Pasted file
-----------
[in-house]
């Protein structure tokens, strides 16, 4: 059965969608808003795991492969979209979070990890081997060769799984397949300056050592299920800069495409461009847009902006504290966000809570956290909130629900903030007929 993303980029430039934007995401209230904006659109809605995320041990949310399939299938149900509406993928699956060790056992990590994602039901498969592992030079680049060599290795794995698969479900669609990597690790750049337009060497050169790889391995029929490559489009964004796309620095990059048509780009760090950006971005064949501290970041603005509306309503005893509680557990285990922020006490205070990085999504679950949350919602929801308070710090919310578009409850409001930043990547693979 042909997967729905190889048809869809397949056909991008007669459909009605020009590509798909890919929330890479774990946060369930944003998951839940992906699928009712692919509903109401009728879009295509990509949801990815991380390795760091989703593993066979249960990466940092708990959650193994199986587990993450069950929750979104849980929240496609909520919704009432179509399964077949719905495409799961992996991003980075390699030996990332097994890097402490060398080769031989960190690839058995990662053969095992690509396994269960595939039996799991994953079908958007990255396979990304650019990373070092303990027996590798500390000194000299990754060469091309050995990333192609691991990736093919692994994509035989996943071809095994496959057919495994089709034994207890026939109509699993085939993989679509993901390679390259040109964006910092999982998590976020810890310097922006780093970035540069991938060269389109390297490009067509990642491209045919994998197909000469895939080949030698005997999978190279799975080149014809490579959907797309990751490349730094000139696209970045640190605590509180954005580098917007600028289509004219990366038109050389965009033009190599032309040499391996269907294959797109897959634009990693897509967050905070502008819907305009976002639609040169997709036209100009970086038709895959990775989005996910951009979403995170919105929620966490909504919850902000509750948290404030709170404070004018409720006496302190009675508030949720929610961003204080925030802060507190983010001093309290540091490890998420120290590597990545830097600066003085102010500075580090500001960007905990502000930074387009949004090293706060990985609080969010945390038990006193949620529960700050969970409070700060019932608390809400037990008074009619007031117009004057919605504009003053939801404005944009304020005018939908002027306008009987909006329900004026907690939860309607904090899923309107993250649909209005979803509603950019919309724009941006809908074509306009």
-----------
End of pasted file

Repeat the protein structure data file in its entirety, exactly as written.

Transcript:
[in-house]
């Protein structure tokens, strides 16, 4: 059965969608808003795991492969979209979070990890081997060769799984397949300056050592299920800069495409461009847009902006504290966000809570956290909130629900903030007929 993303980029430039934007995401209230904006659109809605995320041990949310399939299938149900509406993928699956060790056992990590994602039901498969592992030079680049060599290795794995698969479900669609990597690790750049337009060497050169790889391995029929490559489009964004796309620095990059048509780009760090950006971005064949501290970041603005509306309503005893509680557990285990922020006490205070990085999504679950949350919602929801308070710090919310578009409850409001930043990547693979 042909997967729905190889048809869809397949056909991008007669459909009605020009590509798909890919929330890479774990946060369930944003998951839940992906699928009712692919509903109401009728879009295509990509949801990815991380390795760091989703593993066979249960990466940092708990959650193994199986587990993450069950929750979104849980929240496609909520919704009432179509399964077949719905495409799961992996991003980075390699030996990332097994890097402490060398080769031989960190690839058995990662053969095992690509396994269960595939039996799991994953079908958007990255396979990304650019990373070092303990027996590798500390000194000299990754060469091309050995990333192609691991990736093919692994994509035989996943071809095994496959057919495994089709034994207890026939109509699993085939993989679509993901390679390259040109964006910092999982998590976020810890310097922006780093970035540069991938060269389109390297490009067509990642491209045919994998197909000469895939080949030698005997999978190279799975080149014809490579959907797309990751490349730094000139696209970045640190605590509180954005580098917007600028289509004219990366038109050389965009033009190599032309040499391996269907294959797109897959634009990693897509967050905070502008819907305009976002639609040169997709036209100009970086038709895959990775989005996910951009979403995170919105929620966490909504919850902000509750948290404030709170404070004018409720006496302190009675508030949720929610961003204080925030802060507190983010001093309290540091490890998420120290590597990545830097600066003085102010500075580090500001960007905990502000930074387009949004090293706060990985609080969010945390038990006193949620529960700050969970409070700060019932608390809400037990008074009619007031117009004057919605504009003053939801404005944009304020005018939908002027306008009987909006329900004026907690939860309607904090899923309107993250649909209005979803509603950019919309724009941006809908074509306009």